On March 30, 2017, the U.S. Senate Committee on Health, Education, Labor and Pensions approved President Trump’s nomination of Alexander Acosta for Secretary of Labor. The next stop for Acosta will be the Senate floor, where he only needs to win a majority vote to be confirmed. If the vote does not occur next week, Acosta will have to wait until at least the end of April when the Senate will return from a two-week recess.
Quick confirmation of Acosta would be welcome news for the business community, which is hopeful that the U.S. Department of Labor (DOL) will address certain labor policy changes that were advanced by the previous administration. Chief among these issues is how the DOL will handle the legal challenge to the overtime regulations. While the regulations were enjoined in November of 2016, the previous administration filed an appeal on its way out the door. The DOL must file its reply brief by May 1, 2017. Acosta hinted at his confirmation hearing that he might favor some increase in the salary threshold. How the DOL will ultimately address this issue if Acosta is confirmed remains unclear.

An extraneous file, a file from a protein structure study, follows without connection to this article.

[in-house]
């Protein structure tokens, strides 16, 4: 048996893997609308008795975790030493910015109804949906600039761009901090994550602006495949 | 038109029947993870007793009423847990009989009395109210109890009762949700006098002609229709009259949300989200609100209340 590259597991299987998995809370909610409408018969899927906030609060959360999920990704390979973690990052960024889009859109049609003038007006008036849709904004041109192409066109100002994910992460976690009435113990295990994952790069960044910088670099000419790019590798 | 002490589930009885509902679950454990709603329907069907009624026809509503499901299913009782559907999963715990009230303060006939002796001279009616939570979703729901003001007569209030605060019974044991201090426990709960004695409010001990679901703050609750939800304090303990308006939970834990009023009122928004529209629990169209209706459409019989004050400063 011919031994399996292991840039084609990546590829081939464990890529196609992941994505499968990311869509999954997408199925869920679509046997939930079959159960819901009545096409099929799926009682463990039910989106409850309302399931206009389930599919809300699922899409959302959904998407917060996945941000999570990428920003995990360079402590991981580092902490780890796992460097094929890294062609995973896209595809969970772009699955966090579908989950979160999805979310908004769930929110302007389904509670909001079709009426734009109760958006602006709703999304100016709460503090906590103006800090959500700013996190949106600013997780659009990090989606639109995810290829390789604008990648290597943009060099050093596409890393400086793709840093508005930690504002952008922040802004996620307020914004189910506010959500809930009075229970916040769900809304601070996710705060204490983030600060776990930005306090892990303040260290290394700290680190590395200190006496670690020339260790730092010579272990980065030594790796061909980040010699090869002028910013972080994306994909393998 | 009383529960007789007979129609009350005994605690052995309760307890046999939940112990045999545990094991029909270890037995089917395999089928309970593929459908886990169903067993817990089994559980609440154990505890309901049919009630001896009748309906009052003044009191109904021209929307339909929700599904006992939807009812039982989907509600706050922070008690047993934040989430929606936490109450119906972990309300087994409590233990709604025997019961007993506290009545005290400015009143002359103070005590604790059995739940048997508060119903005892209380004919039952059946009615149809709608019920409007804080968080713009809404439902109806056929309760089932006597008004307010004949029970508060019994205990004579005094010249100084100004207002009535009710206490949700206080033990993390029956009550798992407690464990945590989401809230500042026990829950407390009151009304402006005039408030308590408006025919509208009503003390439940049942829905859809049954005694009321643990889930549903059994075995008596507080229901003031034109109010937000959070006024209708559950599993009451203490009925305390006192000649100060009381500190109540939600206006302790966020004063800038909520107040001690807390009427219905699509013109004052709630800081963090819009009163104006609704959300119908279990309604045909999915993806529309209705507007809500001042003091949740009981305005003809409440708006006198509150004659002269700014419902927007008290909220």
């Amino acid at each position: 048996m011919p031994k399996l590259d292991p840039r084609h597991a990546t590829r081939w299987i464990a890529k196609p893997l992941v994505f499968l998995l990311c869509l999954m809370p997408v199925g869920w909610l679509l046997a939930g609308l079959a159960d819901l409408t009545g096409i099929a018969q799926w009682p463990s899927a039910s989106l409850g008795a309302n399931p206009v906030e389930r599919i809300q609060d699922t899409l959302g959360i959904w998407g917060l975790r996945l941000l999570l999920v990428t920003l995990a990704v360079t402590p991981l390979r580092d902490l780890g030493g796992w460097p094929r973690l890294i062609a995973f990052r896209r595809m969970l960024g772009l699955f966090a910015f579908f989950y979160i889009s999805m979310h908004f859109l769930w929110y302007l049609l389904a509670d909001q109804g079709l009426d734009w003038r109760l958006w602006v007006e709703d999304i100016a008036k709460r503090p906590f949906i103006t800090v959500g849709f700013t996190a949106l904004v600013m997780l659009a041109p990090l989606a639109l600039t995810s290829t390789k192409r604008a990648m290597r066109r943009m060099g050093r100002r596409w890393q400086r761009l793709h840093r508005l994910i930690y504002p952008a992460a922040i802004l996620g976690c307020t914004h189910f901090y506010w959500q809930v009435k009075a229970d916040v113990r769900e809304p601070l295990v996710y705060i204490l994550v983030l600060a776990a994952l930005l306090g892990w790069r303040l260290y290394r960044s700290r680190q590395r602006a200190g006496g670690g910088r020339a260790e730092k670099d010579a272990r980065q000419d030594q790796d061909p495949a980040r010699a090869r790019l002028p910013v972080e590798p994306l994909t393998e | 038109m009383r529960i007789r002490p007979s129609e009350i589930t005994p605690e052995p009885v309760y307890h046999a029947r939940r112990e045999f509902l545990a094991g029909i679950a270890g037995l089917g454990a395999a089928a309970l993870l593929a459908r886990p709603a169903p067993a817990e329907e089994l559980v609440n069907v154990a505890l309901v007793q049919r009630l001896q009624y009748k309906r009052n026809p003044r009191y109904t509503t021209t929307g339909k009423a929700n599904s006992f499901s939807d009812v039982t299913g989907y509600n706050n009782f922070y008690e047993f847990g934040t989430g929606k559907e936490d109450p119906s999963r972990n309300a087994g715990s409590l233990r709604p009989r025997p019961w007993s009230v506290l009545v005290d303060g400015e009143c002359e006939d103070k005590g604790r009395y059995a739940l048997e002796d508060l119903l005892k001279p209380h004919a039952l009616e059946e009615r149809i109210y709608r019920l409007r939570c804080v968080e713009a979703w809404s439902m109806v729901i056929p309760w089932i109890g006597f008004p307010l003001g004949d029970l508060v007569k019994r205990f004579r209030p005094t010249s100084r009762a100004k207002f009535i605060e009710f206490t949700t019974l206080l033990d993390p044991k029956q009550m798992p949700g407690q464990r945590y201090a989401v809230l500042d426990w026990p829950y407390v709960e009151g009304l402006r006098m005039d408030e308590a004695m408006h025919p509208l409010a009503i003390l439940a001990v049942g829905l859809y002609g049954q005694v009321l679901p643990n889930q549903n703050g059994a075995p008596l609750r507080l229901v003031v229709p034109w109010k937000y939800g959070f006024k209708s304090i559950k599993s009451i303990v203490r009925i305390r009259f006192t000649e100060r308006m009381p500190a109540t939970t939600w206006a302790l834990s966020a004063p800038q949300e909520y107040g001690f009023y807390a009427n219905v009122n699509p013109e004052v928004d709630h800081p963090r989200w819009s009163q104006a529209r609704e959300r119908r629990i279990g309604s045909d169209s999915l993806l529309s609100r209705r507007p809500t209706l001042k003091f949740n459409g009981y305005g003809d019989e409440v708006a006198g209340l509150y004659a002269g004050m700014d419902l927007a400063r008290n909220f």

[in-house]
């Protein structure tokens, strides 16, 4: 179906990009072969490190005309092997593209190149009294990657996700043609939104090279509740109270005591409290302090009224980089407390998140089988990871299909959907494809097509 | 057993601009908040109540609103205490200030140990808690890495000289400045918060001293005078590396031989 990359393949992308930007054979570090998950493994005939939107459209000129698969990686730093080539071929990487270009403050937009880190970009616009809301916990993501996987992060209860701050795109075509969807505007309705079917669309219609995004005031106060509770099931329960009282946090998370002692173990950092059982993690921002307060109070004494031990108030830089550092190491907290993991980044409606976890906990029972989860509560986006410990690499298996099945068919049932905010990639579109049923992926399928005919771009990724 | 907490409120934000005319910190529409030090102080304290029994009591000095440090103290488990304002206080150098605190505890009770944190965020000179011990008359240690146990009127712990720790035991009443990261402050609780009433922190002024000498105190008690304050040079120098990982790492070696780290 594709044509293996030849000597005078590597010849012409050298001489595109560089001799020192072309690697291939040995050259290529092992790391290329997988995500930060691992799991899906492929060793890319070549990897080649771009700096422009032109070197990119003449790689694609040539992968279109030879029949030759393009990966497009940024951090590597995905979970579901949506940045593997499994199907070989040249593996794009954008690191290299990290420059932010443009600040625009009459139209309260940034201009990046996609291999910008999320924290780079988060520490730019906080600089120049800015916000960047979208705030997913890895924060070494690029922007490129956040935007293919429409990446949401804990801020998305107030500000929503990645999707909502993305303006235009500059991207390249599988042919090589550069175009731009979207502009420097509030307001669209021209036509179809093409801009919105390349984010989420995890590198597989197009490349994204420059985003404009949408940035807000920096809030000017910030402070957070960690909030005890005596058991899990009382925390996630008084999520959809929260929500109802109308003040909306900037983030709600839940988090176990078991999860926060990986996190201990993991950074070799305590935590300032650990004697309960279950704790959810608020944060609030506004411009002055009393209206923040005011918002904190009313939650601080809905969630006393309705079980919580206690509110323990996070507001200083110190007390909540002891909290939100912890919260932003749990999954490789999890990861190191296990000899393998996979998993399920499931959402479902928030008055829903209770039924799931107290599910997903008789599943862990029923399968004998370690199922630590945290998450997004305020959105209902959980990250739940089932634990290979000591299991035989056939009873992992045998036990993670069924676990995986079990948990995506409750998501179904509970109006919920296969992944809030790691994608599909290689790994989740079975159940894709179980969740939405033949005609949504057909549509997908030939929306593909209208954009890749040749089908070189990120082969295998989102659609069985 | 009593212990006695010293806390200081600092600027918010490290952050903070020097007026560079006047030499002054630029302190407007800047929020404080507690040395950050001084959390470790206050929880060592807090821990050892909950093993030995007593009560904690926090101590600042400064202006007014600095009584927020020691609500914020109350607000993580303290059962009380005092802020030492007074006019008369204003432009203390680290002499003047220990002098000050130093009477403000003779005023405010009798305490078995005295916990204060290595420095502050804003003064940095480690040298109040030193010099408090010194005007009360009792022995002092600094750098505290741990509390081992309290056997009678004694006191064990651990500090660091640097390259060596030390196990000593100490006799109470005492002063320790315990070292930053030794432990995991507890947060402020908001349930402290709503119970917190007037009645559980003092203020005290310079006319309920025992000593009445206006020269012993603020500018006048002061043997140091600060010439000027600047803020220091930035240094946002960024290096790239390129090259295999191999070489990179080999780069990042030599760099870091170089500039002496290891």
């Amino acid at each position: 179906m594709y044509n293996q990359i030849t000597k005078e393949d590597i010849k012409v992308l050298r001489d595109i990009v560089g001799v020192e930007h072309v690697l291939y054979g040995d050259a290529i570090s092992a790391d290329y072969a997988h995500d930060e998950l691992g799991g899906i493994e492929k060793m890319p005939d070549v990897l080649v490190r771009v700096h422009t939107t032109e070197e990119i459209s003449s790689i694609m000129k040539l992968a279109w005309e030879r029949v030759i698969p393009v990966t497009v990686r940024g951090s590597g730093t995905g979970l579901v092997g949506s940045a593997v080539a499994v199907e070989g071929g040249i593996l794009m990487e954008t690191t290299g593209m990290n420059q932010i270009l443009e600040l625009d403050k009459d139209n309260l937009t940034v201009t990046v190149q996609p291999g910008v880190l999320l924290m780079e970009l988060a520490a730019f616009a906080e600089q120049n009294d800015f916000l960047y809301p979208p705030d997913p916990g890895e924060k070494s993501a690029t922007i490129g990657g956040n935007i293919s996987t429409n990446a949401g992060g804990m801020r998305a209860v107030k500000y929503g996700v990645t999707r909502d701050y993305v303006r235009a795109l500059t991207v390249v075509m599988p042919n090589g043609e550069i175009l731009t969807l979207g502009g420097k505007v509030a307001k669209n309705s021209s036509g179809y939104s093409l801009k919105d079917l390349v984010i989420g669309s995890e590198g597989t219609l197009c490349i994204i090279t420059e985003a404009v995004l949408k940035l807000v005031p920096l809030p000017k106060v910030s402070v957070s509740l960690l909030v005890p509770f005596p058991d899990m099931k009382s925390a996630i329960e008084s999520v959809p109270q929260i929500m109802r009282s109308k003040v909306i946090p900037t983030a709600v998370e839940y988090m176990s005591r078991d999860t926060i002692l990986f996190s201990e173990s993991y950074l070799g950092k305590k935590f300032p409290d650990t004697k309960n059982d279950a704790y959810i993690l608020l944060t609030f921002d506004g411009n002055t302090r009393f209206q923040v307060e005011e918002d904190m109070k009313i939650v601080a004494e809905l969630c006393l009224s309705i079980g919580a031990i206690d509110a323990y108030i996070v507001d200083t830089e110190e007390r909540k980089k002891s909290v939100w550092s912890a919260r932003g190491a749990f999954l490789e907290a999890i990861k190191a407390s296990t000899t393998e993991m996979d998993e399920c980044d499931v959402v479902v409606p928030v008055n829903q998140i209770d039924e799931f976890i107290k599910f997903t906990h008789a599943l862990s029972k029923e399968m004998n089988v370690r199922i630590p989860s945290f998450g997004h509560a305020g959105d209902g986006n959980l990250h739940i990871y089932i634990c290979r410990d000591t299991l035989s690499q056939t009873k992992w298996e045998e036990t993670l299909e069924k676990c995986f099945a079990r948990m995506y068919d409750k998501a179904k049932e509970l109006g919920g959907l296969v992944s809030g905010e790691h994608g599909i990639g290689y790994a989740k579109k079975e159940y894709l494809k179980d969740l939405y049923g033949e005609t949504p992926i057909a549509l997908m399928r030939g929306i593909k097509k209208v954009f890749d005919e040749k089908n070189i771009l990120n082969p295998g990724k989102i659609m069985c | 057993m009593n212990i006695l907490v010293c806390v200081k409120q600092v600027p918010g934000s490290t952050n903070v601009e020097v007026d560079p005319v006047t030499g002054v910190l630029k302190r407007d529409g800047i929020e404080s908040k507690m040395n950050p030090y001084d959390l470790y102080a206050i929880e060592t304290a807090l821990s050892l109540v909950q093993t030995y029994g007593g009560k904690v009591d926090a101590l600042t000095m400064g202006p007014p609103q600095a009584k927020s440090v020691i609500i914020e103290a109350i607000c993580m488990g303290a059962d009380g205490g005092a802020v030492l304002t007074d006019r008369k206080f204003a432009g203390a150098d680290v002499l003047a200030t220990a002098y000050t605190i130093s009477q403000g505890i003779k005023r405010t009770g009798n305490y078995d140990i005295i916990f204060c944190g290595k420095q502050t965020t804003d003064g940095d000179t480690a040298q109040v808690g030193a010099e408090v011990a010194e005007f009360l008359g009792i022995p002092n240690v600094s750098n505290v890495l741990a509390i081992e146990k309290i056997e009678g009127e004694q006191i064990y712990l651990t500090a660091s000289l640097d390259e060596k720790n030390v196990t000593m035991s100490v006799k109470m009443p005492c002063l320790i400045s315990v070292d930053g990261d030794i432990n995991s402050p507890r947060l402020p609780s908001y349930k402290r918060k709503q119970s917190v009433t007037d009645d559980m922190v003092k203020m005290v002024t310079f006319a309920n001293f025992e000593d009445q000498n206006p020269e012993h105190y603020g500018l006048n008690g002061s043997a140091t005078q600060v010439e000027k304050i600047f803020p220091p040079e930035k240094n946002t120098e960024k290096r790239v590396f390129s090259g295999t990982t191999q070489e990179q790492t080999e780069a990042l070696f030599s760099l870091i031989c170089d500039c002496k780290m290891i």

Another litigation-related decision awaits Acosta if he is confirmed: whether to move forward with the DOL’s appeal of the 2016 decision by the U.S. District Court for the Northern District of Texas to enjoin the “persuader” rule. Finally, if Acosta is confirmed, he and the White House will have to nominate individuals to run the DOL offices such as the Wage and Hour Division, the Occupational Safety and Health Administration, and the Office of Federal Contract Compliance Programs, among others. The individuals in these positions will have a real impact on how these offices will conduct investigations and enforcement actions. Employers remain hopeful that these offices will choose to take a cooperative—rather than antagonistic—approach to compliance.